A Look at Trends in Aquatic Facilities
What's the "funnest" sport? Swimming, of course. That's according to a new SwimToday campaign led by 10 industry partners and five-time Olympian Dara Torres. This campaign showcases the many benefits of swimming, hoping to bring more kids into the sport.
Why launch such a campaign? A recent report from the Sports & Fitness Industry Association reveals that 80 percent of parents overlook swimming when choosing organized sports activities for their children after they learn to swim. Many parents report that they lack access to a nearby pool, though research shows that 82 percent of households in the United States have a pool within 12 minutes of their residence.
SwimToday aims to dispel the myths and misconceptions, all while moving more people into the sport of swimming.
No matter how fun you think the sport of swimming is, there's no doubt that aquatic facilities across the country have adapted to many expectations and have aimed to boost the fun at their facilities over the past couple of decades. Long gone are the days of the boring rectangular pool. Many of those old-time facilities have been replaced by pools featuring all kinds of amenities that aim to get more people into the water and enjoying themselves.
In this section, we'll take a look at how some of these trends continue to play out, by focusing on the data provided by respondents whose facilities include aquatic elements, whether indoor or outdoor pools, waterparks, splash play areas or hot tubs.
More than half of all respondents (52.1 percent) to the 2014 Industry Report survey reported that their facilities include aquatic elements of some kind. (See Figure 34.) This represents a slight decrease from 2013, when 53.9 percent of respondents included aquatics.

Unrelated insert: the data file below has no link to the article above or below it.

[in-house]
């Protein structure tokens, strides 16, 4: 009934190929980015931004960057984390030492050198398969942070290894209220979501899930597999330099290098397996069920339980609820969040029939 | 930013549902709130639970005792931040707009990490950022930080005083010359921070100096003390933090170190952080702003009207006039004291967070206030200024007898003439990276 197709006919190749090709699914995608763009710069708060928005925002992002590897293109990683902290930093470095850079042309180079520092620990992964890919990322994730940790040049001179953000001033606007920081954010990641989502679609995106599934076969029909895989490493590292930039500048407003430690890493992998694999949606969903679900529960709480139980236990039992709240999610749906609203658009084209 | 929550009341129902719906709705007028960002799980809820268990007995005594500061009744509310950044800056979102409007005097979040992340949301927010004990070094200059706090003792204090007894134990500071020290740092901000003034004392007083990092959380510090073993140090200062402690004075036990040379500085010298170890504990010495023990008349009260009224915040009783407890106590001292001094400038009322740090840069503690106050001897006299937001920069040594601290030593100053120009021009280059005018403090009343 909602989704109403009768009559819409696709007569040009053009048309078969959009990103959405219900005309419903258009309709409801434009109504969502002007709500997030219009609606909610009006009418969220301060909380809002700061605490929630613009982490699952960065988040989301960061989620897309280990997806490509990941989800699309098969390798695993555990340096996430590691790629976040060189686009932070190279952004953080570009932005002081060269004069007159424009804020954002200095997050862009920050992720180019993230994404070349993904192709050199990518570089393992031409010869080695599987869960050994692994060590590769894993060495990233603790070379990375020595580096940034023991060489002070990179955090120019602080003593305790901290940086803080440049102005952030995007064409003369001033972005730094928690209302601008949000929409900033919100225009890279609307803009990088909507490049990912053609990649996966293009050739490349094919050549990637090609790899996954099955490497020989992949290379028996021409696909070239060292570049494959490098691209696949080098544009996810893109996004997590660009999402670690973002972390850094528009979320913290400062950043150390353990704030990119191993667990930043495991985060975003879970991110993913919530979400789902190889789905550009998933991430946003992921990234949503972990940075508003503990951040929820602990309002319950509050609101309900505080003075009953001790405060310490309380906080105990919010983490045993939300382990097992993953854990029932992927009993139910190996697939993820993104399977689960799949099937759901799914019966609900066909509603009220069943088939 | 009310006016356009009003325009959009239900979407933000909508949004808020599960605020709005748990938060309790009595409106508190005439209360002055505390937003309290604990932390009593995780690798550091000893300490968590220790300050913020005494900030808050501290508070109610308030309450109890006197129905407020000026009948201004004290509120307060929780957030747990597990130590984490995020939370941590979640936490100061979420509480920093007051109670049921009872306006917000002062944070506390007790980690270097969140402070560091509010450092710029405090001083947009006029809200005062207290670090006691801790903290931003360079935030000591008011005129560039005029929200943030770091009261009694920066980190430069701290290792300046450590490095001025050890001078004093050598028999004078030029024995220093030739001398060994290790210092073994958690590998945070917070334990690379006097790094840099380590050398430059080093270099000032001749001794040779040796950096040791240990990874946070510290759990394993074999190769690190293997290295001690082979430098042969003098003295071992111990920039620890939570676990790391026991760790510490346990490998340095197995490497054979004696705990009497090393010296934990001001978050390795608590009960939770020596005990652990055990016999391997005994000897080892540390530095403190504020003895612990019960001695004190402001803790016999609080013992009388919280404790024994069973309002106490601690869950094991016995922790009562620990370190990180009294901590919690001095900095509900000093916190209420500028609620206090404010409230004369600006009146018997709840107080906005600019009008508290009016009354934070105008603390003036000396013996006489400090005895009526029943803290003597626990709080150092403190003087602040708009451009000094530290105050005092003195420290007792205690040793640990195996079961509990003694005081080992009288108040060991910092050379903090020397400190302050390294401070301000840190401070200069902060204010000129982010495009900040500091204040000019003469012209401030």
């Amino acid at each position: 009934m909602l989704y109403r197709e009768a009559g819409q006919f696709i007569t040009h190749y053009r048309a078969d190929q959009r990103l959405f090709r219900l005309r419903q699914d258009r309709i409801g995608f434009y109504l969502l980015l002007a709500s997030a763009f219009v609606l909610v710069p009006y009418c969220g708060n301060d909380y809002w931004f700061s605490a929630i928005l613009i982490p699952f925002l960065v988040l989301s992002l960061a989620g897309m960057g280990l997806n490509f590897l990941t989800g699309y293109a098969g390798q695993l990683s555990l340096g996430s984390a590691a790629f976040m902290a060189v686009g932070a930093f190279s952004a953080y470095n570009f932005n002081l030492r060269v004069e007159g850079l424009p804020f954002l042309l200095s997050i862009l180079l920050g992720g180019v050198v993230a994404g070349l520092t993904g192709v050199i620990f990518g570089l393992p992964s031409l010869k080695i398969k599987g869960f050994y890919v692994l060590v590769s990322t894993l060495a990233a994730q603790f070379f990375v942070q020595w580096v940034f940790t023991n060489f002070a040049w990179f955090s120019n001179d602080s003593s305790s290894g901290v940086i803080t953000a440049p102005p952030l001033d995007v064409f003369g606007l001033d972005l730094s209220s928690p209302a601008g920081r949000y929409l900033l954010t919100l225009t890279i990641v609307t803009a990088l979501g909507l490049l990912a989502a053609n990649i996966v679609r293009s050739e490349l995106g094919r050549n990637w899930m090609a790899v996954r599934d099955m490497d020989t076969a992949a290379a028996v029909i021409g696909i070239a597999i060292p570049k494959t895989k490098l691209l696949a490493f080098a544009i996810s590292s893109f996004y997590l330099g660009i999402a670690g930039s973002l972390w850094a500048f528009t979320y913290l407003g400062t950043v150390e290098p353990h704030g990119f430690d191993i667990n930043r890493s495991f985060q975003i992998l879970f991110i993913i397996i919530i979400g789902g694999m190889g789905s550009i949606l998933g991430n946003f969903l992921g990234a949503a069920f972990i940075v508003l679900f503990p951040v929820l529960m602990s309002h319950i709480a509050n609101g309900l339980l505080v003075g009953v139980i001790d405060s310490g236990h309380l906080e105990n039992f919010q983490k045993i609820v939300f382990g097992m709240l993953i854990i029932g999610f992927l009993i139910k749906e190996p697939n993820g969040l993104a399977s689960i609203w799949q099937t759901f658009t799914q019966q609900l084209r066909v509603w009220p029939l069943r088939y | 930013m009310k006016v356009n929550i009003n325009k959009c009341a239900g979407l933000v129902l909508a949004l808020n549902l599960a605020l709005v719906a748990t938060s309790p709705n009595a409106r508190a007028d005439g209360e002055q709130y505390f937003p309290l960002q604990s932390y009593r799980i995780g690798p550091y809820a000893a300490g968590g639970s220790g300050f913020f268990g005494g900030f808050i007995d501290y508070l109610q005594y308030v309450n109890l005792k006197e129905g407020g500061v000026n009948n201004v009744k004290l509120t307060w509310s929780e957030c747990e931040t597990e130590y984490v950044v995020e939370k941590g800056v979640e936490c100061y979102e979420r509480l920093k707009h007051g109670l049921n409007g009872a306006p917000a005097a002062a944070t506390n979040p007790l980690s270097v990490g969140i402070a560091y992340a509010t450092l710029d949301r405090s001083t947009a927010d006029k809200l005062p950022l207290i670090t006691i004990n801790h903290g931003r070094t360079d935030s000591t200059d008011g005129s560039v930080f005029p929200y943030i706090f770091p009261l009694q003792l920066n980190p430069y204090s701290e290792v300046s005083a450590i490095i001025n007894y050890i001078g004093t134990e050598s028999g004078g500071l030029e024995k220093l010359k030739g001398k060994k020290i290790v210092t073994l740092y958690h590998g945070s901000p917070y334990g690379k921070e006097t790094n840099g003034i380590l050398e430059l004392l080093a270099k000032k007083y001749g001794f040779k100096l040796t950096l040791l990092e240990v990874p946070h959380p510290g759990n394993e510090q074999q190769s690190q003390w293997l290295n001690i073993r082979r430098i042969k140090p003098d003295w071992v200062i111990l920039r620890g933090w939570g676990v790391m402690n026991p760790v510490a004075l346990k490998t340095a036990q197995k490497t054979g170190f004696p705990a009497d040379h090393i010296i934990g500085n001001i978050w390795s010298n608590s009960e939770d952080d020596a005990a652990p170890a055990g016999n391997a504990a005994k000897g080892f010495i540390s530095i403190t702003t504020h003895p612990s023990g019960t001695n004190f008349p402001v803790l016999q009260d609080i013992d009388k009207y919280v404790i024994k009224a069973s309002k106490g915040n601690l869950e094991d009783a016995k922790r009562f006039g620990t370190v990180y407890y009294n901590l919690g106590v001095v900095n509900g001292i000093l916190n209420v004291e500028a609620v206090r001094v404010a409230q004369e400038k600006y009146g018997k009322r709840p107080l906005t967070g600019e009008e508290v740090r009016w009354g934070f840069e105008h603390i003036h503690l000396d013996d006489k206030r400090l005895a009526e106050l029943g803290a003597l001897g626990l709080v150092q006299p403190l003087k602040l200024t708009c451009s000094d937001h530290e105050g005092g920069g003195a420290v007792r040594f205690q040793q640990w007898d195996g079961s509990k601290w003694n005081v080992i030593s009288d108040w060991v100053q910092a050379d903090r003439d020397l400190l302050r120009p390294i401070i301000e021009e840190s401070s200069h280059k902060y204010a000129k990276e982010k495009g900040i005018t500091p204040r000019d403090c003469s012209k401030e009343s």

There was little change in the types of aquatic facilities represented in the survey from 2013 to 2014. There was a slight increase in the percentage of respondents who reported that their facilities include splash play areas (49.8 percent in 2014 vs. 48.8 percent in 2013) and hot tubs, spas and whirlpools (42.7 percent vs. 42.1 percent in 2013). Slightly fewer respondents in 2014 had indoor swimming pools (65.7 percent vs. 68.6 percent in 2013), outdoor swimming pools (72.1 percent vs. 72.7 percent in 2013), and waterparks (23.1 percent vs. 23.6 percent in 2013). (See Figure 35.)
Indoor swimming pools were most commonly found in the Midwest, with 61.5 percent of Midwestern aquatic respondents indicating they included indoor pools among their facilities. They were followed by the Northeast (57 percent) and South Central region (50 percent). Respondents in the West and South Atlantic were less likely to include indoor swimming pools, though 45.1 percent of Western respondents and 45.9 percent of South Atlantic respondents included them.
On the other hand, outdoor swimming pools were most common in the South Central region, the West and the South Atlantic states. In these regions, 66.7 percent, 65.5 percent and 65.2 percent of respective respondents included outdoor pools. They were less common in the Northeast and Midwest, where 50.3 percent and 48.2 percent, respectively, included outdoor pools.